Nurturing the Soul: A Psychometric Analysis of the Spiritual Intelligence Inventory in Married Madrassa and Non-Madrassa Women


Psychometric properties, spiritual intelligence, validity and reliability, Religious Education, Married Women.

How to Cite

Naeem, B., & Abbas, J. (2023). Nurturing the Soul: A Psychometric Analysis of the Spiritual Intelligence Inventory in Married Madrassa and Non-Madrassa Women. Nature-Nurture Journal of Psychology, 3(2), 43–58.


Background: The interplay between the health and academic success of married women has long been acknowledged, with spiritual intelligence being an often underexplored yet critical factor. Despite its global implications for public health and its substantial role in religious education, spiritual intelligence is frequently marginalized and seldom recognized as a significant determinant of healthcare evaluation and health promotion. Therefore, this study was conducted to assess the psychometric properties of the Spiritual Intelligence Inventory (SISRI) in the context of married women.

Methods: Employing a cross-sectional research design and purposive sampling methodology, we recruited a cohort of three hundred women (150 married Madrassa and 150 married non-Madrassa), aged 18 to 50, from various formal religious educational institutions in Rawalpindi and Islamabad, Pakistan. Data collection spanned from January 1, 2021, to August 1, 2021.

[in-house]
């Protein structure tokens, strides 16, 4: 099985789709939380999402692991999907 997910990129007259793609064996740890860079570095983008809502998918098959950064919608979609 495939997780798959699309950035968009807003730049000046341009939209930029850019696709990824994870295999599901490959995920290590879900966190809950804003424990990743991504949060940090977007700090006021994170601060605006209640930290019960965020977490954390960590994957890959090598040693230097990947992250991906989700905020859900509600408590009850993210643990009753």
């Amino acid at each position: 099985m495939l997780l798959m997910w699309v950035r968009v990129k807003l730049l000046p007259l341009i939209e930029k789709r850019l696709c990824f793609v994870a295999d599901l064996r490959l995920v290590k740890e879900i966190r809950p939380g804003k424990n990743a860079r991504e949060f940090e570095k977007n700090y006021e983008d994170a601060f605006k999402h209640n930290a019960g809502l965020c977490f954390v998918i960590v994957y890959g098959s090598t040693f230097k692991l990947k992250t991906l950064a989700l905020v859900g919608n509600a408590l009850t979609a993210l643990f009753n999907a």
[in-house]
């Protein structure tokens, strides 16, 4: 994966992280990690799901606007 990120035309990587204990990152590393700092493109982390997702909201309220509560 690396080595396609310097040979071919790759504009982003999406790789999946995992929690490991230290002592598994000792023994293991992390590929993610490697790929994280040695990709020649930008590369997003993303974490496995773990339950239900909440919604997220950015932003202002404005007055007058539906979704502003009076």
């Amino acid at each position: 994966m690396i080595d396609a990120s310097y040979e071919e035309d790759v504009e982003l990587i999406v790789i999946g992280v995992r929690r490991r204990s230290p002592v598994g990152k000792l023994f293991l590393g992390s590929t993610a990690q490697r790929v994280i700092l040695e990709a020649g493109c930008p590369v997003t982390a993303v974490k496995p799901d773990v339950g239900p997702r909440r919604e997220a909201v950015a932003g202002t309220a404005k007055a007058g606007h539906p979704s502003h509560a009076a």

Results: This study encompassed two distinct phases: a pilot study and a main study. Findings from the research indicated a positive correlation between SISRI-Urdu and English total scores as well as subscale scores, underscoring the robust internal consistency of the inventory. Furthermore, the test-retest reliability of both the English and Urdu versions exhibited high levels of consistency (r = 0.94). In the primary investigation, confirmatory factor analysis (CFA) was carried out to establish construct validity in both married Madrassa and non-Madrassa women.

Conclusions:  In conclusion, the study establishes the Spiritual Intelligence Inventory (SISRI) as a robust tool for assessing spiritual intelligence in married Madrassa and non-Madrassa women. These findings emphasize the instrument's potential utility in deepening our understanding of the interplay between spirituality, mental health, and religious education, shedding light on its valuable role in healthcare assessment and promotion within these specific contexts.
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